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CONTRA AND COUNTER rotating Props . Actually both are correct. Probably counter rotating is more correct for ships. We could argue for days!! Anyway they both go in different directions. One clock wise when the other is anticlockwise, but make sure they have left and right hand props, not the same type or you will be in trouble.
Actually for ships with props on separate prop shafts it's counter rotating. Contra refers to aircraft equipped with contra-rotating propellers with rotation about the same axis in opposite directions. Contra-rotating propellers should not be confused with counter-rotating propellers on separate shafts turning in opposite directions. I was intrigued by this discussion, possibly because it reminded me of my model flying days. What would we do without Wiki! Dave
with my 4 foot fireboat, I use contra rotating props, from propshop. I was advised by them to have them turning outwards, as viewed from the rear, there was an explanation, I've forgotten it, however, on the water, at speed, turning was difficult, the boat just wanted to roll. I swopped them over, so turning inwards, and the handling was cured in an instance. Its easy enough to try one way, then the other, see what is best for you, but remember to use some sort of none permanent thread lock or you might lose one of your props
Hi from Munich, basically if you have two props and only one rudder you want to get maximum force (i.e. water pressure) on the rudder. Therefore the props should turn inward to concentrate the flow over the rudder. The Admiral's experience confirms this!! My own experience with a 1:72 scale H Class destroyer (136cm) was the same. 😉 Cheers Doug 😎
Inwards or outwards - should the props be turning to meet together above the shaft or below it?
Also from Wikipedia "Contra-rotating is where parts of a mechanism rotate in opposite directions about a common axis, usually to minimise the effect of torque. Contra-rotating propellers should not be confused with counter-rotating propellers, a term which describes non-coaxial propellers on separate shafts; one turning clockwise and the other counter-clockwise." Torpedoes are a marine example of contra-rotating props. Roy
If they're turning inwards they (or better the water flow) 'meet' above the shafts, conversely: outwards = below the shafts where it disperses more easily, and probably also mostly below the rudder 🤔 Of course the hull form at the stern plays a major role. Which is why most modern fast naval vessels have a relatively flat hull at the stern if the only have one rudder. (Spent the last 31 years designing integrated COMMS systems for naval ships so have seen several such plans and GAs and many ships during the build.) With two rudders (1 per shaft) it's different. Classic example RN vs KM 1935/36 destroyers in WW2: RN 2 shafts 1 rudder; KM 2 shafts and 2 rudders. Giving them much better rudder response & manoeuvrability. Your comment re Contra is spot on 😉 Cheers from Munich.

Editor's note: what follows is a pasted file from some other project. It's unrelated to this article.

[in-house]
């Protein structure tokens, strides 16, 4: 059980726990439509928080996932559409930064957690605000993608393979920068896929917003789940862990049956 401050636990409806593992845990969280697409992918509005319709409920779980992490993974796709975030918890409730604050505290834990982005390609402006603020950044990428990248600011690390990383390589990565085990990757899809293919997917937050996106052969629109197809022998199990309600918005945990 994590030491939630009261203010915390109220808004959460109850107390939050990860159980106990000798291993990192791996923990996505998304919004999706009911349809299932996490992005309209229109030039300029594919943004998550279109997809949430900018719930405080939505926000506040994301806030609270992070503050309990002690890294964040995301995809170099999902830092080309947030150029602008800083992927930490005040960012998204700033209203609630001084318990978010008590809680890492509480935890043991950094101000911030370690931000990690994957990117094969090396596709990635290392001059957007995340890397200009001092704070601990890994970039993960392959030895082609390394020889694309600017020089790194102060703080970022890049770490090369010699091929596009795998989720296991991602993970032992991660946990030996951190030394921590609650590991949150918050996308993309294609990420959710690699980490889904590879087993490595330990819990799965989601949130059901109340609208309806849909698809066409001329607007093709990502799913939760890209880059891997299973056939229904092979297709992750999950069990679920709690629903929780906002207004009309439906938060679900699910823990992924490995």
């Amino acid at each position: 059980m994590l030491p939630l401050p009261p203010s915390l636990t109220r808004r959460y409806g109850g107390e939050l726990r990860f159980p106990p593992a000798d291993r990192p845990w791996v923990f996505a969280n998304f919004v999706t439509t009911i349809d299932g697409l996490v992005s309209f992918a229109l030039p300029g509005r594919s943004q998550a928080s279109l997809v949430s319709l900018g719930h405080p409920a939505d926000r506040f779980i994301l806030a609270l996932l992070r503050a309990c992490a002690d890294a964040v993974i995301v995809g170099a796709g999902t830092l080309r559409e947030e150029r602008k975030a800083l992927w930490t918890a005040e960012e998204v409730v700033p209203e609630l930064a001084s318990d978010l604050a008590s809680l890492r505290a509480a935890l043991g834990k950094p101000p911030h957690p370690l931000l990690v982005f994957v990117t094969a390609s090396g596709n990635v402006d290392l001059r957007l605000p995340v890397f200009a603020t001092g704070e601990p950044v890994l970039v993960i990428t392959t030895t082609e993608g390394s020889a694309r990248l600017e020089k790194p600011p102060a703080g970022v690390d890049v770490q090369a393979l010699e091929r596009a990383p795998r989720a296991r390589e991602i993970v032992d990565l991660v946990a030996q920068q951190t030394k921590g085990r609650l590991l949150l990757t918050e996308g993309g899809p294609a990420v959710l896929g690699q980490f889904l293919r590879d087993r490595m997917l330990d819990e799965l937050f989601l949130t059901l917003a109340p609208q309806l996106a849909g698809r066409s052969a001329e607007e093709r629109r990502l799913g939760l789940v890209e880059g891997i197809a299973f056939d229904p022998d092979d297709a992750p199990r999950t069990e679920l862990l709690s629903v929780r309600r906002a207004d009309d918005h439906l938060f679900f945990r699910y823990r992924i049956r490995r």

An excellent discussion with very valid arguments. I have always had my twin shaft/prop vessels with outward turning propellers, but I will now reverse one of them to inwards turning to see how much difference it makes. Always learning...
Now here's a question for the experts. I have two identical waterjets for fitting into a model; same size and same rotation for forward motion. Will I see the same effect as if I had two open water props which were the same? Roy
Simple answer is no as they use a totally different way to provide power. Water jets suck water into a tube and eject a high pressure jet of water. My water jets have a steerable nozzle to control the direction of the water jet and a bucket to reverse the flow for reverse, exactly the same as on the full size Shannon lifeboat. You will see a much greater speed using water jets as they are optimised for high performance at the design stage. Dave